TAU SA calls for a restitution moratorium

TAU SA president Paul van der Walt called on government to put outstanding claims on hold for the next 10 years
Issue date : 11 July 2008

- Advertisement -

Reacting to the Minister of Agriculture and Affairs’ admission in parliament that of the 79 696 restitution claims, only 57 555 had been gazetted, TAU SA president Paul van der Walt called on government to put outstanding claims on hold for the next 10 years to ensure that administrative procedures are properly effected. He said landowners have invested heavily in their land and businesses and “should the current Expropriation Bill become a reality they could lose everything without being properly compensated”.

He asked if there was a calculated process of delaying claims in order to first implement the Bill and the Land Use Management Act. With such legislation in place, farms could be expropriated without being compensated at the market value of their properties. “If government is incapable of performing administrative tasks such as publishing registered claims in the Government Gazette, something is seriously wrong,” added Van der Walt. e said government should explain to the claimants why claims are not receiving attention. Farmers cannot be expected to live with the current levels of uncertainty and still be expected to enthusiastically produce sufficient food for the country. – Staff reporter

A delay in relief drives Karoo farmers off their land

Conditions in the central Karoo are deteriorating as drought-crippled farmers leave their properties to look for other jobs, after their long wait in vain for R37 million in relief funds from the National Department of Agriculture. “We’re aware of farmers who have left their farms to look for jobs as their farms can no longer sustain them and their families,” said Carl Opperman, Agri Wes-Cape agricultural economist.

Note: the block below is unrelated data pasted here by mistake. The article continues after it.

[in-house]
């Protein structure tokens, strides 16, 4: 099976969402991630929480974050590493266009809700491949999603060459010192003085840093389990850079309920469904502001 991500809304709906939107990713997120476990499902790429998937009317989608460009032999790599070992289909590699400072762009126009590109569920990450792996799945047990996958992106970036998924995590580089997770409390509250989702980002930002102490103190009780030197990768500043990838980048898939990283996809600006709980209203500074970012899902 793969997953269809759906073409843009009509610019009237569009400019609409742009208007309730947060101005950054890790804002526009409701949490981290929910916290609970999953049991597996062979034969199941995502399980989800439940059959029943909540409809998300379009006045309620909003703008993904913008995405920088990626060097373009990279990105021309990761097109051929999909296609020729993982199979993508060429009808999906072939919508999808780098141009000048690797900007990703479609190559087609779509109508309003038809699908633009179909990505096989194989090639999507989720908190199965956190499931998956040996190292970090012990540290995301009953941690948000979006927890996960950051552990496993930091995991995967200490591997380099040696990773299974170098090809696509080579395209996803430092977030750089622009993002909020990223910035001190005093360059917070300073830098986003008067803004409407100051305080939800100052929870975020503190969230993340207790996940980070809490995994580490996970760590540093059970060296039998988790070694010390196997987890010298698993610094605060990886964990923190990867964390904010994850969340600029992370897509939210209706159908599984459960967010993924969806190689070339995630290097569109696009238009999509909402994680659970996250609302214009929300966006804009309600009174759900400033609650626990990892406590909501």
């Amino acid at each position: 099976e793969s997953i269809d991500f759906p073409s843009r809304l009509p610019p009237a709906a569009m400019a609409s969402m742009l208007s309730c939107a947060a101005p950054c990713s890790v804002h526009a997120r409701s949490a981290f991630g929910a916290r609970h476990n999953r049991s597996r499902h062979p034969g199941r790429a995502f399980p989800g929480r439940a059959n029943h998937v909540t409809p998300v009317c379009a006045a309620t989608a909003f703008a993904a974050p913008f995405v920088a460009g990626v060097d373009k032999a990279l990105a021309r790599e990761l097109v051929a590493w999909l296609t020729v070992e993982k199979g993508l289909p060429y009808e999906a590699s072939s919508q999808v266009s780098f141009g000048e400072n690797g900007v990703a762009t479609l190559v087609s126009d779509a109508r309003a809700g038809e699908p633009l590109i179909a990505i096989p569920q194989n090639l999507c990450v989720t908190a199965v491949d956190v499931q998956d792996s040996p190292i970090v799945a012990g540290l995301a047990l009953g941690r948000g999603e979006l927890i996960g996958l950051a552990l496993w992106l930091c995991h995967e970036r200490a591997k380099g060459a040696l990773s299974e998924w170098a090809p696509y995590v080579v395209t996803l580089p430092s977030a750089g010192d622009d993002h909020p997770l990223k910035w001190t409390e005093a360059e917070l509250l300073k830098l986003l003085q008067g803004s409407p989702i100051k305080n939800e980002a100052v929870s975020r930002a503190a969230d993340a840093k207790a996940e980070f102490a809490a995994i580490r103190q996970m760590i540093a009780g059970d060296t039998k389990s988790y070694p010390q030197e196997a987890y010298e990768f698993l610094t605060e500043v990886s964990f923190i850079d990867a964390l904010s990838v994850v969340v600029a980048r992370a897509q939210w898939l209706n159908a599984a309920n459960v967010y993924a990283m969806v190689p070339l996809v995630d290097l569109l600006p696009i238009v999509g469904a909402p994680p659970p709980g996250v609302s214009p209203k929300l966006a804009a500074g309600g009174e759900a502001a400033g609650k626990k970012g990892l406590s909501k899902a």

- Advertisement -

“Conditions are at their worst and farmers are battling to keep their livestock alive.” Large numbers of game and livestock are dying each day from the drought, and lambs perish at birth because the ewes don’t produce milk. Long wait for relief A ndré Roux, the provincial agriculture department’s director of sustainable resource management, said the province had submitted a request for drought relief funds of R37 million to the acting director of agriculture.

However there was no indication yet of when the funds would be available. “The first request for relief funds was sent to the national agriculture department in March, after the province’s drought assessment committee visited the drought-stricken areas,” said Roux. n estimated 1 400 farmworker families are currently affected by the drought conditions. “Although some of the workers are still being paid in full, others are only partially paid due to a lack of funds available to landowners,” added Roux. Recently, Heidelberg farmers donated 50t of emergency fodder to farmers in Merweville, where the effects of the drought are said to be at their most severe.

Farmers at Uniondale were currently collecting enriched fodder and raw fodder to ship to Merweville. ntonie Botes, of the Merweville Farmers’ Union, said only nine of the 90 springbok that had been in his game camp two years ago had survived. The national agriculture department could not be reached for comment on when the funds would be available. – Peter Mashala

Pesticides threaten Kenyan lions

Environmentalists in Kenya are worried that a very powerful and toxic insecticide is being used by farmers to kill lions and other predators, reports the BBC. D r Richard Leaky, a naturalist in Kenya, indicated that his research showed that the poison is being bought not only by crop farmers, but also by pastoralists who use the chemical to kill lions and leopards that threaten their herds, said the BBC report.

Recently two lions were poisoned and killed in the Masai Mara game reserve after eating the carcass of a hippopotamus that had ingested carbofuran. im Snow of the Endangered Wildlife Trust said carbofuran had been spread near vegetable crops at a tourist lodge where the hippos grazed and it killed them. “Kenyans generally seem to undervalue their wildlife or take it for granted and see domesticated livestock as more important, despite the fact that a major portion of their country’s income is derived from wildlife tourism,” said Snow.

Carbofuran comes in a granular form of tiny, dust-like purple pellets. It has been banned in Europe and the US Environmental Protection Agency is seeking a total ban, but it is sold unrestricted in Kenya. – Peter Mashala